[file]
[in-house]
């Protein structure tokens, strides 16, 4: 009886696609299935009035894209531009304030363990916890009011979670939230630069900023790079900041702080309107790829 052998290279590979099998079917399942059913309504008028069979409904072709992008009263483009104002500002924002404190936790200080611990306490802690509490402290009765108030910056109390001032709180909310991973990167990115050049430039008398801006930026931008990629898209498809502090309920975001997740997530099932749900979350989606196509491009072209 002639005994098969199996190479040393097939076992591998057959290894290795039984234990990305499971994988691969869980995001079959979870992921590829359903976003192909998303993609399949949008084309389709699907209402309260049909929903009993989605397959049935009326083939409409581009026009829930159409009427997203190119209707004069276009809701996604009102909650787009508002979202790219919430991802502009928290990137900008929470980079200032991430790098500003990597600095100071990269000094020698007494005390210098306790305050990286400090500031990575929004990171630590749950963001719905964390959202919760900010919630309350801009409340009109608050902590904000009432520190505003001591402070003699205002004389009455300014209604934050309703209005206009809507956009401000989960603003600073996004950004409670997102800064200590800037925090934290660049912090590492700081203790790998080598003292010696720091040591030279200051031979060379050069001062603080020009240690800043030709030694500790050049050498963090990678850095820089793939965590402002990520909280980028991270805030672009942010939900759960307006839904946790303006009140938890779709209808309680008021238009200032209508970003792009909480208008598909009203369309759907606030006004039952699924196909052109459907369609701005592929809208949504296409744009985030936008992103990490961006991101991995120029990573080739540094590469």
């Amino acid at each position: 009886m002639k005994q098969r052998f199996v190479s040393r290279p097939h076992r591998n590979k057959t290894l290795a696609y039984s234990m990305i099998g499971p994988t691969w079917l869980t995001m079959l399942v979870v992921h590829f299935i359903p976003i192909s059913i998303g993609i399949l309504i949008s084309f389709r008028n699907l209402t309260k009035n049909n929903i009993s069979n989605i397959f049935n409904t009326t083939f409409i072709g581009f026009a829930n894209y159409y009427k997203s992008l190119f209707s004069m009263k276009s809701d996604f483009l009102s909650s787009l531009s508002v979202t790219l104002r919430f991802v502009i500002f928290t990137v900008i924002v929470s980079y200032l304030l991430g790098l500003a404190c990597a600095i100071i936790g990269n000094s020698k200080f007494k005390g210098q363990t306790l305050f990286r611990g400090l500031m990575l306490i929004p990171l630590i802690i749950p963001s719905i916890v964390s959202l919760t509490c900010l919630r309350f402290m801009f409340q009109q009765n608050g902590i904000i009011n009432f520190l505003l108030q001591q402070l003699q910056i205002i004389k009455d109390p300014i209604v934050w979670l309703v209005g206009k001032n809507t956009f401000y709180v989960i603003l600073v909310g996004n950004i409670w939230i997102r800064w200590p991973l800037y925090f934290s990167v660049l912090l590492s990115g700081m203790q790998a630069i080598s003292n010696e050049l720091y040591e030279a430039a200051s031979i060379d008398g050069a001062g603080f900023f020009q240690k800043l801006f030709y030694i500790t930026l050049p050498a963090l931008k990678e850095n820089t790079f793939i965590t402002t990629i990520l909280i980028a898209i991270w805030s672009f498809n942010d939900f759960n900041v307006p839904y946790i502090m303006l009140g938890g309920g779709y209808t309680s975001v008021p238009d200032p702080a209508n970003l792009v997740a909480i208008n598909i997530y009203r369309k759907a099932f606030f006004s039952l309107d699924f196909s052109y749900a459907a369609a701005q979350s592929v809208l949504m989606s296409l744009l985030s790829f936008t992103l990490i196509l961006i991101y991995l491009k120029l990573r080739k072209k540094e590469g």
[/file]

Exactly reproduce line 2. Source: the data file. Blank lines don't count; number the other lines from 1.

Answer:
């Protein structure tokens, strides 16, 4: 009886696609299935009035894209531009304030363990916890009011979670939230630069900023790079900041702080309107790829 052998290279590979099998079917399942059913309504008028069979409904072709992008009263483009104002500002924002404190936790200080611990306490802690509490402290009765108030910056109390001032709180909310991973990167990115050049430039008398801006930026931008990629898209498809502090309920975001997740997530099932749900979350989606196509491009072209 002639005994098969199996190479040393097939076992591998057959290894290795039984234990990305499971994988691969869980995001079959979870992921590829359903976003192909998303993609399949949008084309389709699907209402309260049909929903009993989605397959049935009326083939409409581009026009829930159409009427997203190119209707004069276009809701996604009102909650787009508002979202790219919430991802502009928290990137900008929470980079200032991430790098500003990597600095100071990269000094020698007494005390210098306790305050990286400090500031990575929004990171630590749950963001719905964390959202919760900010919630309350801009409340009109608050902590904000009432520190505003001591402070003699205002004389009455300014209604934050309703209005206009809507956009401000989960603003600073996004950004409670997102800064200590800037925090934290660049912090590492700081203790790998080598003292010696720091040591030279200051031979060379050069001062603080020009240690800043030709030694500790050049050498963090990678850095820089793939965590402002990520909280980028991270805030672009942010939900759960307006839904946790303006009140938890779709209808309680008021238009200032209508970003792009909480208008598909009203369309759907606030006004039952699924196909052109459907369609701005592929809208949504296409744009985030936008992103990490961006991101991995120029990573080739540094590469």